The concept of this blog is an extension of my Bachelor of Interior Design capstone proposal: By The River.
Public spaces are the cornerstone of great communities. By The River is a vibrant social hub in the historical district of New Westminster. The capstone proposal bridges the gap between the city’s historical and cultural ammenities; the waterfront and the main retail core. The space will be a public interior mixed-use facility that will enable around the clock activity. As the city continues to grow By The River will be a space that enables the city to maintain the close community and historical culture of New Westminster.
Activities held within the space will help to promote socialization and building a strong sense of community. The space will be inclusive and ensure that young children to seniors will be able to enjoy the space together. The congregation of different bodies under one roof will help to attract more festivals and events that can bring vibrancy to the area. By The River hopes to become a positive component in helping downtown New Westminster transform into a lively and dynamic area.
Extensive research such as interviews; on-site case studies at the River Market, Telus Garden and Library Square; and behavioural analysis were conducted to help inform the design of the interior spaces.
The result utilizes both the CPR Building and the BCER Building. As the two buildings are straddled between the Hyack Square both spaces are able to expand into the exterior public spaces and into each building.
Here are some rendering concepts for the interior spaces:
New Westminster was chosen as the new colony because of it’s strategic site location. As the city flourished the design and architectural landscape changed with it however always paying respect to it’s site location beside the Fraser River.
While the architecture, shops and certain design elements have changed since 1866 there is once again an appreciation of the downtown area.
Here we will look at the different ways the city landscape have developed in terms of design or remained their historical features:
For over 2 decades the city has been revitalizing their most important asset – the Riverfront. They have added parks, seating, continuous pedestrians bike paths, playground and sporting grounds.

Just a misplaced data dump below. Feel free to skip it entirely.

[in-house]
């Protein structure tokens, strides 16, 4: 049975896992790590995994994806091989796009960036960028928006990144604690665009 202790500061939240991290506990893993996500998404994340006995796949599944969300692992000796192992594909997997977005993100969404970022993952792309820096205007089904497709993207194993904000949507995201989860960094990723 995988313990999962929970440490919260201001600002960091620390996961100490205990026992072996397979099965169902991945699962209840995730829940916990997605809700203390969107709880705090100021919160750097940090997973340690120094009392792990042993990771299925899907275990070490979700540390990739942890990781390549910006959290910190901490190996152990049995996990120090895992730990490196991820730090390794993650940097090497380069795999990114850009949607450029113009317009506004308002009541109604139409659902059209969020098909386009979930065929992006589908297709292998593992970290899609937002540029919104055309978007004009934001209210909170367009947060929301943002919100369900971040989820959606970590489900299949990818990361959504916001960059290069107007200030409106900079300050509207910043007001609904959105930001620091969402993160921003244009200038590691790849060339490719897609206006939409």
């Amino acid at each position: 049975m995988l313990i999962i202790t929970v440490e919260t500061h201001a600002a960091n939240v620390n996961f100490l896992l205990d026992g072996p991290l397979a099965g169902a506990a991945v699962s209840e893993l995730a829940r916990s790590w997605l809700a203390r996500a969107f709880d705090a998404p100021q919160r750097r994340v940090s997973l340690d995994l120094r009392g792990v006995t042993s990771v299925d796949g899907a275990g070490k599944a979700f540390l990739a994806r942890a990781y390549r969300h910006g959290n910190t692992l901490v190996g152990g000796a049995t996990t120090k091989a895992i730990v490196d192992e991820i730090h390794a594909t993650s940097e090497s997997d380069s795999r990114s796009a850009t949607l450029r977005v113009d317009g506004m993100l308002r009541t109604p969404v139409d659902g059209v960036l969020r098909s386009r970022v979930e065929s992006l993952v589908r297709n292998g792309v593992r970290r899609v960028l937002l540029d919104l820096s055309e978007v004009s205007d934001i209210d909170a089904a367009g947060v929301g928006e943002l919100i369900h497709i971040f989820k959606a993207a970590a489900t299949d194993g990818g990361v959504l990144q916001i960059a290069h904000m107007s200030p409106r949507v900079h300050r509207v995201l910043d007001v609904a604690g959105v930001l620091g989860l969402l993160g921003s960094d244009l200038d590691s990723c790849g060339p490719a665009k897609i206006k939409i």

The Public Market:
A public market has always been present in New Westminster. The first public market began in 1892 and was rebuilt after the great fire of 1898. The venue has changed and moved over time but the presence of a public market has always been essential in the daily life of the city’s citizens. As a way to make the public market life relevant again the Westmisnter Quay Public Market was redeveloped into River Market.
Hyack Square was formally recognized in 1986 although having been established as a public square in 1860. The area was a place for celebrations and gatherings. In 2009 the square was revitalized to accommodate seating, historical features and public art.
While New Westminster main corridor has changed over time, much of the street still boast original the original architecture to reflect it’s historical roots. The streetcars have been replaced with automobiles but the street is still as walkable today as it was in the past.
The Paramount Theatre is the oldest surviving theatre in BC. It was established as Paramount in 1950 by George W. Grant. Although it is no longer a movie theatre the building remains as an entertainment venue. The exterior facade has remained but the interior has changed with the different needs of the activities.